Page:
Until the Obama administration decided to shift its support away from Israel because of a rather torturous interpretation of Israeli Prime Minister Benjamin Netanyahu's campaign rhetoric, it seemed absurd that a major policy decision against an ally would ever turn on the hyperbole of a political campaign.
Even after Netanyahu clarified his remarks, the administration is persisting in its reassessment of policy not toward Netanyahu, but toward the Jewish state.
Contrast this with the administration's behavior toward Palestinian leaders who routinely advocate genocide, call Jews the descendants of apes and pigs, incite violence against innocents, name parks and schools after mass murderers, and openly allude to peace negotiations as strategic steps toward Israel's elimination.
Yet the Obama administration has not found that any of this rises to the level to warrant a change in policy toward the Palestinians. American administrations have typically met Israel's outrage against Palestinian incitement, provocation, and terrorism with cautious patronizing and the urging of restraint.
Days after Yasser Arafat signed the Oslo Accords, the Palestinian leader characterized the treaty by alluding to the Prophet Mohammed's peace of Mecca. Arafat reminded his followers that Mohammed broke the agreement when he felt strong enough to take the city.
The American response was as typical then as it is now—Israel should not overreact to Palestinian hyperbole.
So, why is Palestinian terrorism and verbal evasion met with endless rationalization, while something as insignificant as Israeli campaign rhetoric results in harsh policy changes?
The explanation is quite simple. President Barack Obama has long been looking for an excuse to create daylight between his administration and Israel. The conflict with Netanyahu is not about Netanyahu; it is about the administration grabbing a fig leaf to justify a move toward the Palestinians.
An incision into Obama's ideology would have easily predicted this outcome. He was reared in the American leftists' understanding of the Arab-Israeli conflict—one that flows from simplistic identity politics. As that narrative goes, Israelis are white-skinned, Western people (in reality they are largely Middle Eastern Jews) exploiting third-world, brown-skinned people.
Israel is characterized as the last vestige of British colonialism, even though Britain did not vote for the creation of Israel and actively supported the Arabs in the 1948 war. Consequently, the Jews have no right to be there, and it is their obligation alone to make concessions.
This fatuous narrative dominates Middle East teachings in higher education.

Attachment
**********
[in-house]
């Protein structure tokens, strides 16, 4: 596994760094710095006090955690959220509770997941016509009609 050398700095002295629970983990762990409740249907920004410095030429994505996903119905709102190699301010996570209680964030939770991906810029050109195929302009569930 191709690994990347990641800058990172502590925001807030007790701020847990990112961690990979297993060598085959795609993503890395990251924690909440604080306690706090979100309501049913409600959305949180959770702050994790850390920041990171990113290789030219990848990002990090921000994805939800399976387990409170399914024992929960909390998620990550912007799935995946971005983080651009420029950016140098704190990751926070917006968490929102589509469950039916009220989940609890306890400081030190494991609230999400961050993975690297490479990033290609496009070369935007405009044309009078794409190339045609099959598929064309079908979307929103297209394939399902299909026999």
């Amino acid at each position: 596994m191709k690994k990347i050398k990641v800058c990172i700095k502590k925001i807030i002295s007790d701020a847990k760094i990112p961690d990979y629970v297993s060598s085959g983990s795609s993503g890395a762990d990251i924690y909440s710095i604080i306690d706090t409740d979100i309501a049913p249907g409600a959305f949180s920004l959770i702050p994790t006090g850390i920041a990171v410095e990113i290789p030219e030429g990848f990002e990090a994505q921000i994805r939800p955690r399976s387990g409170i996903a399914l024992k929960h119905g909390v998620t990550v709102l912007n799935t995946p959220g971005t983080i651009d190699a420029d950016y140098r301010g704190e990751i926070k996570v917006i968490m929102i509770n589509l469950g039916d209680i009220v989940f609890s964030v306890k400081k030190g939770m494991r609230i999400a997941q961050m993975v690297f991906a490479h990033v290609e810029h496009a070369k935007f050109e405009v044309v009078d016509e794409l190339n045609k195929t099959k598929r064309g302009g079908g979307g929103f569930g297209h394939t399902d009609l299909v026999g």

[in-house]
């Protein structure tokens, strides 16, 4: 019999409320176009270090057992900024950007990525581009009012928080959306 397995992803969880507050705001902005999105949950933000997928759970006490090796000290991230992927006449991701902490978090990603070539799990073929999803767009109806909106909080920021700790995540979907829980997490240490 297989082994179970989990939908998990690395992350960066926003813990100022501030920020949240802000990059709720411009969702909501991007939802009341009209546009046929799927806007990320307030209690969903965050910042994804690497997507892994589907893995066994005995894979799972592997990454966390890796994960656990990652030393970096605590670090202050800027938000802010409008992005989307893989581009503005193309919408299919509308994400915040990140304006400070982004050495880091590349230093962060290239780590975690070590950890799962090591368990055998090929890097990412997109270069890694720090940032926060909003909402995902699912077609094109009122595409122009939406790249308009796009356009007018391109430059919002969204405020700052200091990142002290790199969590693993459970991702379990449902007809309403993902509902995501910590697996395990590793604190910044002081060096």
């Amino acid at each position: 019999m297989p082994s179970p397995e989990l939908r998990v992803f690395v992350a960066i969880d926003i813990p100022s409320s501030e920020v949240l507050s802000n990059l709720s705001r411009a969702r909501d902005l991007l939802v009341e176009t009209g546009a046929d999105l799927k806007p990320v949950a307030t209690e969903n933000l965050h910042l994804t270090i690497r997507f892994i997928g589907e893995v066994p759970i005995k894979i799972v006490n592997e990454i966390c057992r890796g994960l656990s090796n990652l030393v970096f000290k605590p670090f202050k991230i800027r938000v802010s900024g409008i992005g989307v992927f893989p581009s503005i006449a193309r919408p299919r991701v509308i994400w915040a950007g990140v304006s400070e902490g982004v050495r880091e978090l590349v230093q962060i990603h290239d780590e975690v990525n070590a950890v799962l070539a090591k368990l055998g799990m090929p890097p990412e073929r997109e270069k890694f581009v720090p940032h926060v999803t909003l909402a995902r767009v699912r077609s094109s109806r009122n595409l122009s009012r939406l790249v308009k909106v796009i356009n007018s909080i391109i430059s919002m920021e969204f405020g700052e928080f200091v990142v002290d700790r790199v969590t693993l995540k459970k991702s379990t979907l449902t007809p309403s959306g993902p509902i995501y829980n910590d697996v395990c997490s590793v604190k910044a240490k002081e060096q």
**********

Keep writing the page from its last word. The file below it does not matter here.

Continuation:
Obama's friends not only believed this bad rendition of history, but some were also its major proponents. Obama has displayed a penchant for surrounding himself with
Israel-bashers such as Rashid Khalidi, Palestine Liberation Organization spokesperson and university professor.
From various accounts, Obama made an incriminating, pro-Palestinian speech at a farewell dinner for Khalidi that celebrated his move from the University of Chicago to Columbia University. The Los Angeles Times has refused to make public a video of those remarks.
Professor Zbigniew Brzezinski, who openly advocated shooting down Israeli planes if they try to bomb Iran, is another trusted Obama foreign policy adviser. There is Samantha Power, Obama's U.N. ambassador, who in a radio interview advocated using American troops to protect Palestinians from Israelis. And no such list would be complete without the inclusion of Robert Malley, an apologist for Arafat's walking away from Camp David and a man whose father was one of Arafat's advisers.
In his Hyde Park neighborhood in Chicago, Obama associated with ultra-progressive Jews who believed that peace was more likely if Israel, not the Palestinians, were on the receiving end of condemnation. One of Obama's Jewish neighbors and earliest supporters was Rabbi Arnold Jacob Wolf. In 1973, Wolf founded Breira, an organization of progressive Jews that was so pro-Palestinian that American Zionists harshly attacked it.
Netanyahu's campaign statement that "now" is not a time for a two-state solution was evasive campaign rhetoric. This is no different than presidential candidate Obama calling for an undivided Jewish capital in Jerusalem, only to subsequently amend his statement to mean that Jerusalem should not be divided with barbed wire—a phony allusion to Jordan's cutting the city in two from 1948-1967.
Netanyahu's statement about responding to high Arab voter turnout was no different from Obama's cronies lamenting that former Chicago mayor Richard M. Daley's urban renewal program was making the city white once again and threatening the black political base.
The Obama split with Netanyahu is less a split with Netanyahu than it is a divide with Israel wrought by Obama's progressive view of the Jewish state. It was inevitable, as inevitable that the relationship between the American and Israeli people will not only survive, but get stronger after this Israel-bashing administration is gone.
Abraham H. Miller is an emeritus professor of political science, University of Cincinnati, and a senior fellow with the Haym Salomon Center.